Progress is coming slowly on the word clocks. I’ve assembled the LED driver boards. These boards host a series of standard serial-in parallel-out 595 shift registers that pump into ULN2003A NPN darlington transistor arrays. The schematic is pretty straightforward.
The arduino tells the shift registers which pins to turn on/off. When a pin goes high on the 595, the corresponding channel in the ULN2003A is connected to ground and the LED illuminates. I have to use the transistor for two reasons. First, the control/logic circuitry runs on 5V while the LEDs are running on 12V. Second, since there are multiple LEDs wired to each channel, if they were all wired to a single channel, the shift register would likely not be able to sink that much current and let the smoke out.
While the SN74HC595 shift registers I’m using have 8 outputs per chip, the transistor arrays only hold 7 transistors per chip. The word clocks have 21 switchable channels, so this worked out nicely. I simply left the first output on each of the 595 chips unconnected; it was in a bad location anyway. As they say in Hollywood, “We’ll fix it in post.” (Translation: we’ll fix it in software)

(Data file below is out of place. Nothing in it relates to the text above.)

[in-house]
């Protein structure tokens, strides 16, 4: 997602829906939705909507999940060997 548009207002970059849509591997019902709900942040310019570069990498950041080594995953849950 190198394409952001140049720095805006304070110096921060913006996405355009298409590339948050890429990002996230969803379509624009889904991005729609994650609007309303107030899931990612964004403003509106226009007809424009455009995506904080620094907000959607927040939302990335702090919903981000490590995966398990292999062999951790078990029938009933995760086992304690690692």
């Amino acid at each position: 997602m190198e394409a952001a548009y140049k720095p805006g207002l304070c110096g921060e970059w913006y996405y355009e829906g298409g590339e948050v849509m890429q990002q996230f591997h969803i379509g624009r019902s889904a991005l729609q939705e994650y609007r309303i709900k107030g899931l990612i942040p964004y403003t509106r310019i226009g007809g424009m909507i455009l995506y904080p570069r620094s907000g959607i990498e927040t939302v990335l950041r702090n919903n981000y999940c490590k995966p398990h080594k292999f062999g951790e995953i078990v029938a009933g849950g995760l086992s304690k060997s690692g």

Pictured above is the first LED board. It is the simpler of the two as this clock will not have any RGB LEDs.
The second LED driver board required a 4th transistor array to switch the RGB LEDs. I’m running straight from the arduino’s PWM pins into the transistors. The are able to keep up with the Arduino’s PWM duty cycle. As a result of the extra IC, I had to rearrange the layout to fit everything all on the circuit board. The shift registers are in the center, while the transistors are on the outside. On the breadboard is an Arduino (or at least the important parts of one).
I didn’t snap any pictures, but the lights are all working on both clocks.
Still on the checklist:
- Hook up the RTC so that we know what time it is
- Move the Arduino off the breadboard and onto something more permanent.
- Write some code to make the magic happen.